University of Hertfordshire

From the same journal

By the same authors


  • Trisha Greenhalgh
  • Joe Wherton
  • Chrysanthi Papoutsi
  • Jennifer Lynch
  • Gemma Hughes
  • Christine A'Court
  • Sue Hinder
  • Nick Fahy
  • Rob Procter
  • Sara Shaw
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Original languageEnglish
Article numbere367
Number of pages21
JournalJournal of Medical Internet Research
Publication statusPublished - 1 Nov 2017


Background: Many promising technological innovations in health and social care are characterized by nonadoption or
abandonment by individuals or by failed attempts to scale up locally, spread distantly, or sustain the innovation long term at the
organization or system level.
Objective: Our objective was to produce an evidence-based, theory-informed, and pragmatic framework to help predict and
evaluate the success of a technology-supported health or social care program.
Methods: The study had 2 parallel components: (1) secondary research (hermeneutic systematic review) to identify key domains,
and (2) empirical case studies of technology implementation to explore, test, and refine these domains. We studied 6
technology-supported programs—video outpatient consultations, global positioning system tracking for cognitive impairment,
pendant alarm services, remote biomarker monitoring for heart failure, care organizing software, and integrated case management
via data sharing—using longitudinal ethnography and action research for up to 3 years across more than 20 organizations. Data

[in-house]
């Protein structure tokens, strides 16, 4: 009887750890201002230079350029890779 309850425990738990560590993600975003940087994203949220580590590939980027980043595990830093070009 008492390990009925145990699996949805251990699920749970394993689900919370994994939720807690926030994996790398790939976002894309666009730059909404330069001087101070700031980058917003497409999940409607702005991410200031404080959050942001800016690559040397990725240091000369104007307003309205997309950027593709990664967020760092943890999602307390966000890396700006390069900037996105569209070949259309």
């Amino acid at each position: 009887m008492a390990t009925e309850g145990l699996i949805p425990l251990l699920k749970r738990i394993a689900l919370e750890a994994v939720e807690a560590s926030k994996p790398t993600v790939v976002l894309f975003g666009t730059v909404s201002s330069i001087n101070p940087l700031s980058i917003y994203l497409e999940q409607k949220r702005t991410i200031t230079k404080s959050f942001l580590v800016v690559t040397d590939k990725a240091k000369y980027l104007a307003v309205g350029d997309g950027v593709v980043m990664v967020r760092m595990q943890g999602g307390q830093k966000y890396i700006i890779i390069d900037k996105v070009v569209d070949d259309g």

were collected at micro level (individual technology users), meso level (organizational processes and systems), and macro level
(national policy and wider context). Analysis and synthesis was aided by sociotechnically informed theories of individual,
organizational, and system change. The draft framework was shared with colleagues who were introducing or evaluating other
technology-supported health or care programs and refined in response to feedback.
Results: The literature review identified 28 previous technology implementation frameworks, of which 14 had taken a dynamic
systems approach (including 2 integrative reviews of previous work). Our empirical dataset consisted of over 400 hours of
ethnographic observation, 165 semistructured interviews, and 200 documents. The final nonadoption, abandonment, scale-up,
spread, and sustainability (NASSS) framework included questions in 7 domains: the condition or illness, the technology, the
value proposition, the adopter system (comprising professional staff, patient, and lay caregivers), the organization(s), the wider
(institutional and societal) context, and the interaction and mutual adaptation between all these domains over time. Our empirical
case studies raised a variety of challenges across all 7 domains, each classified as simple (straightforward, predictable, few
components), complicated (multiple interacting components or issues), or complex (dynamic, unpredictable, not easily disaggregated
into constituent components). Programs characterized by complicatedness proved difficult but not impossible to implement. Those
characterized by complexity in multiple NASSS domains rarely, if ever, became mainstreamed. The framework showed promise
when applied (both prospectively and retrospectively) to other programs.


© 2017 The Author(s). This is an open-access article distributed under the terms of the Creative Commons Attribution License (, which permits unrestricted use, distribution, and reproduction in any medium, provided the original work, first published in the Journal of Medical Internet Research, is properly cited. The complete bibliographic information, a link to the original publication on, as well as this copyright and license information must be included.

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